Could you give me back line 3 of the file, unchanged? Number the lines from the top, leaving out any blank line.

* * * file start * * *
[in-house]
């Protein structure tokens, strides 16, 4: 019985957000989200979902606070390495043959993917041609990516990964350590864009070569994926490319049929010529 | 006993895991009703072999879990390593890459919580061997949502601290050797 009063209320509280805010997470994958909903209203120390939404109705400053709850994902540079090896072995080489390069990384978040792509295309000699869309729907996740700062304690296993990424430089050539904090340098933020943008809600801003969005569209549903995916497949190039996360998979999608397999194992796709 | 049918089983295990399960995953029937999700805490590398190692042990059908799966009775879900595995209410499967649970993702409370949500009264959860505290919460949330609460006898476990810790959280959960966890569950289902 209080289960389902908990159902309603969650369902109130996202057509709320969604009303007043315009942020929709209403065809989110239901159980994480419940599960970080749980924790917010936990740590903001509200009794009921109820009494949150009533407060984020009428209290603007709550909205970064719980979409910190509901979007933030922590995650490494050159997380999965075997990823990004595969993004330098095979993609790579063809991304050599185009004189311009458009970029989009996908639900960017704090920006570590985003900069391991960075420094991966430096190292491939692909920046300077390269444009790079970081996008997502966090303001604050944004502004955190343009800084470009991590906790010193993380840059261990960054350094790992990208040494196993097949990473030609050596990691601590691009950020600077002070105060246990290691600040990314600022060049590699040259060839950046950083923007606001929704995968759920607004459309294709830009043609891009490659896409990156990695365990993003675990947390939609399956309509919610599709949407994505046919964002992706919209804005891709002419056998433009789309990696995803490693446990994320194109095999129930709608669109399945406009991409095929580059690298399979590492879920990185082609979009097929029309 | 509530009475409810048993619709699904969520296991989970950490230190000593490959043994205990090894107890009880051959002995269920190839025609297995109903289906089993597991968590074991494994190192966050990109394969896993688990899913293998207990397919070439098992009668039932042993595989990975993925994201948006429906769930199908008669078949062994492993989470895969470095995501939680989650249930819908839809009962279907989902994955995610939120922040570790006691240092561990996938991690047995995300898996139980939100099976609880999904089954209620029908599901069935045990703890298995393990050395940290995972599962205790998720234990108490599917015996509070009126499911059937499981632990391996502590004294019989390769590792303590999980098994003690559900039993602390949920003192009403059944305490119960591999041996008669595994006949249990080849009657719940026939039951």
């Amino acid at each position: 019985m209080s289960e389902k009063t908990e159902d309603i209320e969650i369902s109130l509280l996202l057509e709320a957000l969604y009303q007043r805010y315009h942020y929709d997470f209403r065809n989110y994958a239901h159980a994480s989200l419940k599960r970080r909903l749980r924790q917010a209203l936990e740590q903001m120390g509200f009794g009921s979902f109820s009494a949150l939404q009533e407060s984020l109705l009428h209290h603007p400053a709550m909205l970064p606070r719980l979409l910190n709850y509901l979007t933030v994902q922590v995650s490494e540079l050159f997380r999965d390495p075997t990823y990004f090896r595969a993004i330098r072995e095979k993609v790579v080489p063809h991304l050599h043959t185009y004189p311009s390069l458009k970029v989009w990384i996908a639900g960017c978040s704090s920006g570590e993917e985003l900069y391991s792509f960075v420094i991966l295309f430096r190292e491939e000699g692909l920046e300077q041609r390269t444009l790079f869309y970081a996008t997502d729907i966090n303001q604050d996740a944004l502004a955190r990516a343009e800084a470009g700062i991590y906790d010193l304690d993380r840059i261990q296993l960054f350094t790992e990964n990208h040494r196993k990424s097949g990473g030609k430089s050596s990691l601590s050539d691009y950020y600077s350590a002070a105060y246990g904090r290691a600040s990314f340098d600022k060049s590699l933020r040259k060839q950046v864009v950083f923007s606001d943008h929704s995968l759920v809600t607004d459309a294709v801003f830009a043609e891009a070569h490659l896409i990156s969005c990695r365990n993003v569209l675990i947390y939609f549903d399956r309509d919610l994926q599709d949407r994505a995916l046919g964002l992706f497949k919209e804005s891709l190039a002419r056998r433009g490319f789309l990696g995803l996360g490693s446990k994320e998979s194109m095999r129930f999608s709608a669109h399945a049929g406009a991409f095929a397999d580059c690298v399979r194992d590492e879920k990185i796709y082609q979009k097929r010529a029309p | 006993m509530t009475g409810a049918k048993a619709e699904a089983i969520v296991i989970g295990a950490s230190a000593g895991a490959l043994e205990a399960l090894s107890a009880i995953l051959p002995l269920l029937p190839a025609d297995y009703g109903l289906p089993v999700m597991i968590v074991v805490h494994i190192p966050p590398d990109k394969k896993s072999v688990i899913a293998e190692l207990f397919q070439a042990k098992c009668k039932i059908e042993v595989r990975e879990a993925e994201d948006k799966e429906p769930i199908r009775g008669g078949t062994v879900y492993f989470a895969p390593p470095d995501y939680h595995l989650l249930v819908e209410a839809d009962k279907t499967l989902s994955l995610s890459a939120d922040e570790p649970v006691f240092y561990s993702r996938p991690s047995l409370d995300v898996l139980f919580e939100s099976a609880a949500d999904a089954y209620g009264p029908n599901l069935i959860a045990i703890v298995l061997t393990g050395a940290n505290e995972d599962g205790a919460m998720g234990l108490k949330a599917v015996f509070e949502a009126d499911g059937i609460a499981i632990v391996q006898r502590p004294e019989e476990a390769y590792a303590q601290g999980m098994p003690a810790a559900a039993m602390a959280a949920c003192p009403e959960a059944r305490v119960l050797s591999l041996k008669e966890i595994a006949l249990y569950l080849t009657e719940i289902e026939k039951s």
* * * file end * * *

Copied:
């Amino acid at each position: 019985m209080s289960e389902k009063t908990e159902d309603i209320e969650i369902s109130l509280l996202l057509e709320a957000l969604y009303q007043r805010y315009h942020y929709d997470f209403r065809n989110y994958a239901h159980a994480s989200l419940k599960r970080r909903l749980r924790q917010a209203l936990e740590q903001m120390g509200f009794g009921s979902f109820s009494a949150l939404q009533e407060s984020l109705l009428h209290h603007p400053a709550m909205l970064p606070r719980l979409l910190n709850y509901l979007t933030v994902q922590v995650s490494e540079l050159f997380r999965d390495p075997t990823y990004f090896r595969a993004i330098r072995e095979k993609v790579v080489p063809h991304l050599h043959t185009y004189p311009s390069l458009k970029v989009w990384i996908a639900g960017c978040s704090s920006g570590e993917e985003l900069y391991s792509f960075v420094i991966l295309f430096r190292e491939e000699g692909l920046e300077q041609r390269t444009l790079f869309y970081a996008t997502d729907i966090n303001q604050d996740a944004l502004a955190r990516a343009e800084a470009g700062i991590y906790d010193l304690d993380r840059i261990q296993l960054f350094t790992e990964n990208h040494r196993k990424s097949g990473g030609k430089s050596s990691l601590s050539d691009y950020y600077s350590a002070a105060y246990g904090r290691a600040s990314f340098d600022k060049s590699l933020r040259k060839q950046v864009v950083f923007s606001d943008h929704s995968l759920v809600t607004d459309a294709v801003f830009a043609e891009a070569h490659l896409i990156s969005c990695r365990n993003v569209l675990i947390y939609f549903d399956r309509d919610l994926q599709d949407r994505a995916l046919g964002l992706f497949k919209e804005s891709l190039a002419r056998r433009g490319f789309l990696g995803l996360g490693s446990k994320e998979s194109m095999r129930f999608s709608a669109h399945a049929g406009a991409f095929a397999d580059c690298v399979r194992d590492e879920k990185i796709y082609q979009k097929r010529a029309p | 006993m509530t009475g409810a049918k048993a619709e699904a089983i969520v296991i989970g295990a950490s230190a000593g895991a490959l043994e205990a399960l090894s107890a009880i995953l051959p002995l269920l029937p190839a025609d297995y009703g109903l289906p089993v999700m597991i968590v074991v805490h494994i190192p966050p590398d990109k394969k896993s072999v688990i899913a293998e190692l207990f397919q070439a042990k098992c009668k039932i059908e042993v595989r990975e879990a993925e994201d948006k799966e429906p769930i199908r009775g008669g078949t062994v879900y492993f989470a895969p390593p470095d995501y939680h595995l989650l249930v819908e209410a839809d009962k279907t499967l989902s994955l995610s890459a939120d922040e570790p649970v006691f240092y561990s993702r996938p991690s047995l409370d995300v898996l139980f919580e939100s099976a609880a949500d999904a089954y209620g009264p029908n599901l069935i959860a045990i703890v298995l061997t393990g050395a940290n505290e995972d599962g205790a919460m998720g234990l108490k949330a599917v015996f509070e949502a009126d499911g059937i609460a499981i632990v391996q006898r502590p004294e019989e476990a390769y590792a303590q601290g999980m098994p003690a810790a559900a039993m602390a959280a949920c003192p009403e959960a059944r305490v119960l050797s591999l041996k008669e966890i595994a006949l249990y569950l080849t009657e719940i289902e026939k039951s």